Several studies have attempted to identify predictors of response to blinatumomab. Thus far, high disease burden, high frequency of circulating inhibitory regulatory T cells (Tregs), and concurrent or prior history of extramedullary disease have been demonstrated to correlate with a poor response rate.59,60 In addition, expression of PD-L1 on B-cell blasts has been shown to inhibit the activity of blinatumomab (see “Immunosuppressive tumor environment”).61 Because the median OS after blinatumomab treatment is <12 months,2,3,56 it is advisable that patients proceed to HSCT once they have achieved a CR after blinatumomab treatment to prolong remission rates. Given the short median OS, concerns have been raised in regards to the high cost of blinatumomab, an issue shared with other novel anticancer therapeutics. A recent cost analysis using response rate, event-free survival, OS, number of administered blinatumomab cycles, and HSCT rates estimated from the TOWER study suggested that blinatumomab is a cost-effective alternative to standard of care in the United States.62 Clearly, additional analyses are needed to substantiate this finding.

Lastly, the anticipated FDA approval of Novartis’ CD19-CAR T-cell product for ALL will most likely change the prescribing pattern of blinatumomab in the future. However, Novartis is initially seeking approval only for pediatric ALL. The choice of autologous CD19-CAR T cells vs blinatumomab for ALL therapy will depend on the results of future studies. If CD19-CAR T-cell therapy results in long-term remissions without the need of HSCT, then it would clearly be the superior CD19-targeted immunotherapeutic. However, if patients still require HSCT after autologous CD19-CAR T-cell therapy to achieve long-term remissions, an off-the-shelf product like blinatumomab is most likely the better choice, given that it is readily available and its manufacture is less cost and infrastructure intensive.

Multiple myeloma

Several studies have reported that multiple myeloma stem cells express CD19,63 and clinical studies are in progress to evaluate whether blinatumomab has antimyeloma activity in humans. For example, a phase 1 clinical study (NCT03173430) using blinatumomab in multiple myeloma after high-dose melphalan and autologous stem cell transplant is underway to determine the feasibility, safety, and antimyeloma activity of blinatumomab after autologous HSCT.

Other CD19-targeted BsAbs

A multicenter study determining the safety and efficacy of the CD19-specific dual-affinity retargeting drug duvortuxizumab is currently recruiting adults with B-cell ALL, CLL, DLBCL, and indolent B-cell non-Hodgkin lymphoma (NCT02454270).

CD20-targeted BsAbs

FBTA05 (Lymphomun) is a heterodimeric BsAb that recognizes CD20 and CD3. In addition, it contains a functional rat-mouse chimeric Fc domain, which has the potential to induce a very robust ADCC response. FBTA05 has been used as monotherapy or followed by donor lymphocyte infusion in the treatment of CLL, high-grade non-Hodgkin lymphoma, ALL, and posttransplant lymphoproliferative disease in adult and/or pediatric patients.40,64,65 For example, 10 pediatric patients with relapsed/refractory B-cell malignancies received FBTA05 before or after allogeneic HSCT. Of these, 3 patients had stable disease, 1 had a partial response, and 5 had a (or remained in) CR. Although the reported overall median survival (1150 days) is encouraging, definitive conclusions are difficult to make given the heterogeneous patient population, small patient numbers, and variable dosing schedules.40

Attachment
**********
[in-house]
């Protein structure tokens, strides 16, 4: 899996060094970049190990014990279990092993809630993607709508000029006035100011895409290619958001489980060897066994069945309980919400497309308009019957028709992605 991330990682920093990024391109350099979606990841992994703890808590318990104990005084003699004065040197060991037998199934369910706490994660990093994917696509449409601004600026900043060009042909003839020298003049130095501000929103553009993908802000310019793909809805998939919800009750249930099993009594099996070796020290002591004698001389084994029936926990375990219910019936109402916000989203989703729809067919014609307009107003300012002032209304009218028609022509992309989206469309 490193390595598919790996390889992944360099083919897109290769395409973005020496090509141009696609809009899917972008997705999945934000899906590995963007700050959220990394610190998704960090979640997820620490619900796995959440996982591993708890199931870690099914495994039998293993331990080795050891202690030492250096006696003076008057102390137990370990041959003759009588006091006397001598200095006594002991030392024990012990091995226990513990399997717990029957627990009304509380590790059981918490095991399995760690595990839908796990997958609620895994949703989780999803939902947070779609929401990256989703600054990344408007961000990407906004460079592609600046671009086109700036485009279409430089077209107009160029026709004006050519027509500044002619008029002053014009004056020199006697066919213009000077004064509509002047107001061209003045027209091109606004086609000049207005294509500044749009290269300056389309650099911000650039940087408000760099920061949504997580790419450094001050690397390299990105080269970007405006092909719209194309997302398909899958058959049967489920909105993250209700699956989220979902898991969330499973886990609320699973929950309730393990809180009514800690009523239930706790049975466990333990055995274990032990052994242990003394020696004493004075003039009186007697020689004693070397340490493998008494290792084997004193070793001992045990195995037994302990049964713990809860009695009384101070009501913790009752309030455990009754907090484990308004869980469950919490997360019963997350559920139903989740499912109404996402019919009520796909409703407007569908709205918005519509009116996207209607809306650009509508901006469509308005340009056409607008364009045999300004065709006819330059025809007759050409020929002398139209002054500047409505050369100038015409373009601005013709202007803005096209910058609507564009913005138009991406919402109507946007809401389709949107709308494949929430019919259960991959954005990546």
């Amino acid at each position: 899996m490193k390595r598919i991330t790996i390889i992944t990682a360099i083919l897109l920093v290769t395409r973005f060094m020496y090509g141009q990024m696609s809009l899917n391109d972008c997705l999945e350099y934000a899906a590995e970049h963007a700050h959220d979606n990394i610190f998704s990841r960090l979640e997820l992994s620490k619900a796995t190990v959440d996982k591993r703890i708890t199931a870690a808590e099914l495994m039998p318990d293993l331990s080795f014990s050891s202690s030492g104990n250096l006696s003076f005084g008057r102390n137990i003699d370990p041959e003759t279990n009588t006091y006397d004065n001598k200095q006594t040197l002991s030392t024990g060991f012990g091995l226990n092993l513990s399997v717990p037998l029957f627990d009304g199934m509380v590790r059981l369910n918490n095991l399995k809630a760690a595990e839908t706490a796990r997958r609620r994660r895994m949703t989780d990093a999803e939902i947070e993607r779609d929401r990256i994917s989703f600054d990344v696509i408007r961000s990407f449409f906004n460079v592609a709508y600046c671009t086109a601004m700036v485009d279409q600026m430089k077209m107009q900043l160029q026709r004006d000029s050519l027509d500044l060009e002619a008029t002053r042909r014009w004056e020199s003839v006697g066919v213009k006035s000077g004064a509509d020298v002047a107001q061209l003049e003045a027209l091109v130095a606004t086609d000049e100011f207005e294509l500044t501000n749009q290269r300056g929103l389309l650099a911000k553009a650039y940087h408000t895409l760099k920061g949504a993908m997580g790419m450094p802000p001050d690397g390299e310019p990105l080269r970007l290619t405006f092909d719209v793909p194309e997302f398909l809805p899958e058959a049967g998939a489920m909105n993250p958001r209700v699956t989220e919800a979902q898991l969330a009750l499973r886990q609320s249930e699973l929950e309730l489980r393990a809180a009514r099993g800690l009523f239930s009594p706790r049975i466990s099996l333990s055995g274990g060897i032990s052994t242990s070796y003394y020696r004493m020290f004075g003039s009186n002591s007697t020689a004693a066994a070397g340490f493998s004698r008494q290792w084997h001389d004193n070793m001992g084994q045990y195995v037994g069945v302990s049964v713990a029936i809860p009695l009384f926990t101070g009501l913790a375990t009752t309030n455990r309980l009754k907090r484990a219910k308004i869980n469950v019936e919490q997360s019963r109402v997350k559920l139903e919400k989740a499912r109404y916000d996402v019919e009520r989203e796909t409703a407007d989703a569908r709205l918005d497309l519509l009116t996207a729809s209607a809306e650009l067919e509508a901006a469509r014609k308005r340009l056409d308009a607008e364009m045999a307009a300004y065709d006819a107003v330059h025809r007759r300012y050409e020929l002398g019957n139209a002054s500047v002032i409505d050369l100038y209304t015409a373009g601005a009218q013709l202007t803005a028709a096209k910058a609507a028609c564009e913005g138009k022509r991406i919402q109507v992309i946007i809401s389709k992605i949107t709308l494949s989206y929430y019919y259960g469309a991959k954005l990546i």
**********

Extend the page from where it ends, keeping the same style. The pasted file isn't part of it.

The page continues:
A chemically crosslinked CD20/CD3 BsAb (CD20Bi) has also been evaluated in early-phase clinical studies. In these studies, the CD20Bi was not directly infused but rather mixed with ex vivo–activated autologous T cells prior to their adoptive transfer. These so-called BATs have been given to a total of 15 patients with relapsed/refractory B-cell lymphoma and 12 patients with multiple myeloma before or after autologous HSCT.66-68 Three patients also received concomitant interleukin-2 (IL-2) infusions. No dose-limiting toxicity was observed. Because BATs were given as part of an HSCT regimen, it is difficult to assess whether BAT infusion had an impact on outcome.

BsAbs targeting AML

CD123- and CD33-specific BsAbs have been or are being evaluated in clinical trials for patients with AML. One clinical study with a CD123-specific duobody (JNJ-63709178; NCT02715011) was temporarily on hold due to adverse events but is now open for accrual again. Phase 1 studies evaluating the safety and efficacy of a CD123-specific dual-affinity retargeting drug (MGD006; NCT02152956) or a CD33-specific BiTE (AMG330; NCT02520427) are in progress.

Toxicities associated with administration of BsAb

Because blinatumomab is the most widely used BsAb, its toxicity profile is well established. Many of the observed toxicities are most likely not unique to blinatumomab but are expected of all CD3-activating BsAbs. Fever, thrombocytopenia, and neutropenia are the most frequent side effects associated with blinatumomab administration. Cytokine release syndrome (CRS) and neurotoxicity are less frequent but have proven dose limiting due to severity, especially in patients with high disease burden.69,70

Frequent toxicities

Throughout the blinatumomab trials, grade 1 or 2 fever was observed in up to 75% of patients,71 neutropenia in up to 37%3 and fever and neutropenia in ∼25%. In addition, liver enzyme elevation has been reported in up to 13% of patients. Electrolyte derangements such as Grade ≥3 hypokalemia and hypophosphatemia have also been observed in ≥5% of treated patients.2,3